Tips for Raising a Professional Athlete

Tips for Raising a Professional Athlete

Culture

Tips for Raising a Professional Athlete

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Millions of kids all over the world have the dream of becoming a professional athlete. Whether they’re attending a youth wrestling camp or practicing basketball on the neighborhood courts, they are trying to prepare themselves for a career in sports. They know that fulfilling their dream is a long shot, but they dare to dream anyway, and parents want to help them achieve their goals in any way possible. These tips for raising a professional athlete can guide you in knowing the best ways to support them.

Let Your Child Lead

Every year, thousands of kids drop out of the sport they once loved because their parents pushed them too hard. Even those who have boundless talent get burnt out when it’s the parents who are driving the dream rather than the child. If your son or daughter wants to take a break, let them, no matter how difficult it is for you to do. If your child truly wants to become a professional athlete, they will make it happen on their own. It can be hard to see a child not use his or her talents, but it’s better than causing resentment by forcing them to do something they don’t want to do.

Encourage Intrinsic Motivation

Oct 10, 2018; Philadelphia, PA, USA; Philadelphia 76ers forward Joel Embiid and Under Armour celebrate their new multi-year partnership by surprising local Philadelphia youth with a giveaway at the Boys and Girls Club of Northeast Frankford. Mandatory Credit: Bill Streicher-USA TODAY Sports

Your child wants to please you. They probably also want to please their coach and their teammates, or to make tons of money. However, those reasons are not enough to sustain a professional career. The best athletes play for themselves and the love of the sport. If your child isn’t intrinsically motivated to put in the effort it takes to become a professional athlete, it’s not going to happen. Eventually the need to please everyone will not be enough to sustain their interest in the sport and they’ll move on to something that they are intrinsically motivated to do.

Emphasize the Continued Need to Improve

Even athletes at the top of their game know they have ways in which they can still improve. Remind your child that there are always goals to reach, no matter how good you are at a sport. Even tiny adjustments can reap huge gains, so they should continue to strive for improvement. This is a skill that can transfer over to any part of life, whether they become a professional athlete or not, so it’s an important lesson no matter how talented your child may be.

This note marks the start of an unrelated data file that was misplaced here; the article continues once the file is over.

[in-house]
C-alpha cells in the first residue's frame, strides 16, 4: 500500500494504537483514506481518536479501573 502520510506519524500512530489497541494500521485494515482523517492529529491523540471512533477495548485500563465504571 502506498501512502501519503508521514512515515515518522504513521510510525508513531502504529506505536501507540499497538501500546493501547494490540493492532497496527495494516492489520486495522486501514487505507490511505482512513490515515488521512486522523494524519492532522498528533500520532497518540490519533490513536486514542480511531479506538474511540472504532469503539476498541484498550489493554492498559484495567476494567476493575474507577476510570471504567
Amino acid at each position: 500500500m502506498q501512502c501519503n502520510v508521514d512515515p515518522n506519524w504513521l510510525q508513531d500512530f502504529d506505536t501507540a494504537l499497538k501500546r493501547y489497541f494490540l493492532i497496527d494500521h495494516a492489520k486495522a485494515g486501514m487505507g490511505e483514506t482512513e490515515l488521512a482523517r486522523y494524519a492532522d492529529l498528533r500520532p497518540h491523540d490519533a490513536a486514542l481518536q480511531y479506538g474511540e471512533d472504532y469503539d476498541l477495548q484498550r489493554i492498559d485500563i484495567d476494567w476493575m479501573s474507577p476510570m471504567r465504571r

Keep it Fun

Mar 7, 2020; Atlanta, Georgia, USA; Game officials and players from FC Cincinnati and Atlanta United are joined by youth escorts on the field prior to a match at Mercedes-Benz Stadium. Mandatory Credit: Dale Zanine-USA TODAY Sports

No one enjoys activities that aren’t fun, so if playing a sport starts to become more like work, your child will not want to put in the effort it’s going to take to perform at the professional level. After all, they probably first started playing the sport because it was fun. Just because they become accomplished at it shouldn’t diminish the enjoyment factor. In fact, it should become even more fun when they can play at the highest level with other top athletes. When the competition gets better, you have to use more skill and knowledge to beat them, which is part of the reason why sports are fun to play. 

Conclusion

Clearly, not every child who dreams of becoming a professional athlete is going to accomplish that goal. However, as parents, you can make sure they have fond memories of playing the sport they love no matter what they ultimately end up doing for a career.

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